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A staffer at a Wuhan, China, hospital holds up a sample from a suspected COVID-19 patient.

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Labs scramble to spot hidden coronavirus infections

The seeming precision of the global tallies of cases and deaths caused by the novel coronavirus now spreading from Wuhan, China belies an alarming fact. The world is in the dark about the epidemic’s real scale and speed, because existing tests have limited powers—and testing is far too spotty. “We are underestimating how common this infection is,” cautions Jeremy Farrar, head of the Wellcome Trust.

Within days of Chinese researchers releasing the sequence of the virus on 11 January, scientists developed tests capable of detecting genetic sequences that distinguish the new agent from other coronaviruses circulating in humans. By 28 January, China’s National Medical Products Administration had approved diagnostic test kits from five companies. It was an astonishing pace for the response to a pathogen never seen before—and yet it was only a beginning.

Today, there aren’t nearly enough test kits available to keep up with the skyrocketing case numbers, and some parts of the world may lack enough trained laboratory staff to apply them. And because the genetic tests look for snippets of viral genetic material in nose and throat swabs or fluid collected from the lung, they only work when somebody has an active infection. Scientists are still scrambling to detect antibodies against the virus in the blood, which could help find people who had an infection and recovered. 

Hubei province, which includes Wuhan, accounts for 75% of the more than 43,000 confirmed cases of COVID-19, as the World Health Organization (WHO) named the new disease on 11 February. (A study group of the International Committee on Taxonomy of Viruses christened the novel virus severe acute respiratory syndrome coronavirus 2, or SARS-CoV-2, the same day.)

But many news stories have reported shortages of diagnostics in Hubei. “They’re overwhelmed,” says epidemiologist Ian Lipkin of Columbia University, who recently returned from China and is in self-imposed quarantine at home. Testing in Hubei has focused on people sick enough to seek medical care, so tens of thousands of milder cases may not have been picked up. Outside Hubei, testing is even patchier. “What’s the full picture in the other parts of China?” asks Keiji Fukuda, an epidemiologist at the University of Hong Kong who previously led outbreak responses at WHO.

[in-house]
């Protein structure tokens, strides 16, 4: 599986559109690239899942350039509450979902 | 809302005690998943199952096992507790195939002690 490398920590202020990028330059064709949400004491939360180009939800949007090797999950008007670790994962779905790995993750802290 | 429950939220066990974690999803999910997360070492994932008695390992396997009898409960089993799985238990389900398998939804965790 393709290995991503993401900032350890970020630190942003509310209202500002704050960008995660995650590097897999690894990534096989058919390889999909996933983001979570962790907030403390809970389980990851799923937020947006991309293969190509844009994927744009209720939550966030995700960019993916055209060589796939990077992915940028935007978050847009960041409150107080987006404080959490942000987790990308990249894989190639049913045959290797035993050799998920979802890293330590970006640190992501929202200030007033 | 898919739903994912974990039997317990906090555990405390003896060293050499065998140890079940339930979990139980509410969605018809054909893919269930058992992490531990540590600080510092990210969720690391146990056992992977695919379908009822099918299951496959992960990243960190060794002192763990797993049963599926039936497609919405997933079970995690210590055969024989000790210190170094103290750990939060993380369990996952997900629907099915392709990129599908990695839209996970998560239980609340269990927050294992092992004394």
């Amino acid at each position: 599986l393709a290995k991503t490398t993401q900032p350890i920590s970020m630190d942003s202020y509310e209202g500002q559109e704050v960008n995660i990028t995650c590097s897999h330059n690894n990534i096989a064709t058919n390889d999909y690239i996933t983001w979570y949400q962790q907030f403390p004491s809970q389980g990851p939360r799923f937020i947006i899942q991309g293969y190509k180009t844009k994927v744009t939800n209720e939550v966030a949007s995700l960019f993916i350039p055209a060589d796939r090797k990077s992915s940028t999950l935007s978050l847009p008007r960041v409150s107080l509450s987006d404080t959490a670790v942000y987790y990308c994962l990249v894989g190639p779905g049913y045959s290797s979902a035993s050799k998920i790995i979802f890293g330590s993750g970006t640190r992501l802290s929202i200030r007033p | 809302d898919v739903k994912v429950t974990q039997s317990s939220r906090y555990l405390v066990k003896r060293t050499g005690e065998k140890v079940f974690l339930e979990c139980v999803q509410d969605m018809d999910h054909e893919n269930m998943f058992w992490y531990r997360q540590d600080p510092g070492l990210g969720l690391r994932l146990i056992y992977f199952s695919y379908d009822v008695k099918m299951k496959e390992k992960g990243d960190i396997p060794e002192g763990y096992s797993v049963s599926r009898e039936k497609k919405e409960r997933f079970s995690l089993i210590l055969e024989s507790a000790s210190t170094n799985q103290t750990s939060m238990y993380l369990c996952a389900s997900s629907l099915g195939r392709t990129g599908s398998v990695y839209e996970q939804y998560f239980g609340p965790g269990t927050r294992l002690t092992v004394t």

Similar questions loom elsewhere. No cases have been confirmed in Africa, but there has been little testing. Initially, only two African labs were capable of detecting the virus, says John Nkengasong, who heads the African Centres for Disease Control and Prevention: “If this virus had shown up in Africa in December, or early January, it would have been devastating.” The continent is better prepared since a workshop in Dakar, Senegal, last week where lab workers from 15 African countries were taught how to use one of the new viral tests, which are based on the polymerase chain reaction assay, Nkengasong says. (Another workshop will follow next week.) Given that the virus has spread so widely, however, Farrar says he would be “very surprised” if it isn’t already in Africa.

Even in the United States, test kits are in short supply. Regulations require that the U.S. Centers for Disease Control and Prevention (CDC) supply all tests, but that agency only began to do so on 5 February and has shipped a mere 200 kits so far, each able to do at most 800 tests. U.S. officials still don’t test most people flying in from China but focus on those who have symptoms of the disease. “We’re not able to do the surveillance that we would want to do,” says Wendi Kuhnert-Tallman, who heads CDC’s laboratory task force for the virus.

Many labs, including Lipkin’s, are racing to develop antibody tests, which will do little to diagnose acute cases—it can take weeks for that immune response to kick in—but could help clarify mystifying questions about SARS-CoV-2’s spread.

Such tests use a surface protein of the virus—or, in Lipkin’s case, an array of peptides—to capture antibodies specific to the virus in the blood. But a new test has to be validated using blood from infected people. CDC prefers to wait for 3 weeks after a person becomes ill to let antibody levels build, Kuhnert-Tallman says. So far, “We have one single case in the U.S. that has reached the 21-day mark.” A team led by Marion Koopmans of Erasmus Medical Center in Rotterdam, the Netherlands, expects to launch studies of its first version of an antibody test next week. It could be several more weeks before a company develops antibody kits and can churn them out by the thousands.

Antibody tests might help pinpoint where and when this outbreak began, and which animal was the original source of the virus: Researchers could search for evidence of infection in stored samples of human blood or in animals that might be a natural reservoir of the virus. But the “most useful application is to screen different age groups of humans,” Koopmans says, to determine how many people become infected with few or no symptoms. If indeed scientists discover many mild cases, the rates of severe disease (estimated at about 20%) and death (2%) among infected people will plummet—which would finally be a bit of good news.